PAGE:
A new report by PricewaterhouseCoopers, commissioned by the Australian Copyright Council, shows that the value added to the Australian economy by copyright industries has declined over the past three years from AU$100.2 billion to AU$93.2 billion.
Under World Intellectual Property Organisation (WIPO) methodology, the core copyright industry is said to include newspapers, book publishers, musicians, film writers, actors, directors, video rentals, sales, broadcasters, cable television, photography, programming, development, wholesale and retail sale of software, artists and advertising, but the report also includes interdependent industries, such as hardware manufacturers.
The Australian copyright industry's contribution to the economy peaked in 2008, when it provided AU$100.2 billion to Australia's gross domestic product (GDP). That figure has since declined to AU$93.2 billion in 2011, although this was a slight rise from the AU$92.6 billion achieved back in 2010.
As a percentage of total Australian GDP, however, the contribution continued to decline to 6.6 per cent, from a peak in 2000 of 9 per cent. Comparatively, in the United States, copyright industries made up 11.1 per cent of GDP in 2011.
The report found that between 1997 and 2011, the compound annual growth rate for core copyright industries was 2.7 per cent, compared to a 3.3 per cent rate across all sectors in Australia. The biggest growth came in the area of software and databases, which had 6 per cent growth over that period.
Employment in the copyright industry peaked in 2008, amid the Global Financial Crisis, at 938,335, steadily declining down to 906,591 in 2011. In the past four years, software and databases, as well as advertising, saw the biggest growth in employment, up 2.1 per cent and 2.4 per cent respectively, between 2007 and 2011. Press and broadcasting saw the sharpest decline, dropping 2.7 per cent and 2.5 per cent in the same period.
In noting the findings, PwC said that the Australian copyright industry had been challenged by a "perfect storm", where the move to digitisation has enabled consumers to compare prices, make "unauthorised copies" and buy online from international retailers for cheaper prices, due to the high Aussie dollar.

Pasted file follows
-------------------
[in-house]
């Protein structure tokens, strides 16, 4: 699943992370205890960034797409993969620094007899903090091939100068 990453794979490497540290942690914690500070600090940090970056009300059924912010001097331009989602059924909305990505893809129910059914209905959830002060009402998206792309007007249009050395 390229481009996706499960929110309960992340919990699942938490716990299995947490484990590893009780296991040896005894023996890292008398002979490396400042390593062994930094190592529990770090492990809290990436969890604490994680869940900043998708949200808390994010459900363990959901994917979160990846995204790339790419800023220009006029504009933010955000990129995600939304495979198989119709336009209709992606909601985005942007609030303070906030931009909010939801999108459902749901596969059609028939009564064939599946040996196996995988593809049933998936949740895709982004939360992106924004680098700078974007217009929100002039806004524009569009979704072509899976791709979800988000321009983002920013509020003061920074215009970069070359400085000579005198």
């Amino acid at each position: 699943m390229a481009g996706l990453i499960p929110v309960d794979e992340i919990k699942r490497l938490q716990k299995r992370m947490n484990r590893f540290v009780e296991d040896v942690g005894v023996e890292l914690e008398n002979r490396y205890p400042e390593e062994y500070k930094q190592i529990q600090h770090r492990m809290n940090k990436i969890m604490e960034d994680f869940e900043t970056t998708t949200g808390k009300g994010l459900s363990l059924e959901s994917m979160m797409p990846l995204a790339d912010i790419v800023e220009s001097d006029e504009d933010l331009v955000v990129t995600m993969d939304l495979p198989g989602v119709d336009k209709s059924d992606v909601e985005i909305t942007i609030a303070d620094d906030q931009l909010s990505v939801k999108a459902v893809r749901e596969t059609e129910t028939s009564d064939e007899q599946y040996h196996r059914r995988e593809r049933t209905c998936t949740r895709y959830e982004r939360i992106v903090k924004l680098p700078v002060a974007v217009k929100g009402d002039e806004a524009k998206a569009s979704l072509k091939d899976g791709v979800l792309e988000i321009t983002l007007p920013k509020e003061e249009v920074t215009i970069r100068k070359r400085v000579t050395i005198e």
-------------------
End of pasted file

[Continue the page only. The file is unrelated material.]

"The combined impact of these three forces, has been lower or negative growth in a number of copyright industries, and the apparent demise of some distribution models," the report noted. "In this environment, there is a need for an appropriate regulatory model to support copyright businesses' innovation and sustainable growth."
Chairman of the Australian Copyright Council, Professor Michael Fraser, said that, while copyright industries were developing new platforms to deliver content that is innovative and affordable, getting Australia's regulatory environment right was key.
"With the right regulatory framework, copyright industries can continue to develop new business models. And, in doing so, continue to provide jobs and quality education, information and entertainment content that highlights Australian creativity."
The report will no doubt be included in the Australian Copyright Council's submission to the Australian Law Reform Commission's review of copyright law in Australia. An issues paper for this review is due out by the end of this month.
The review may end up being overshadowed by the Trans-Pacific Partnership agreement, which Australia is currently negotiating with a number of other countries, including the United States and New Zealand. According to leaked documents from the negotiations, Australia is siding with the United States in taking a hard line against copyright exceptions. Greens Senator Scott Ludlam said that if Australia signs the TPP agreement, it would make any reform proposals put forward by the copyright review "worthless".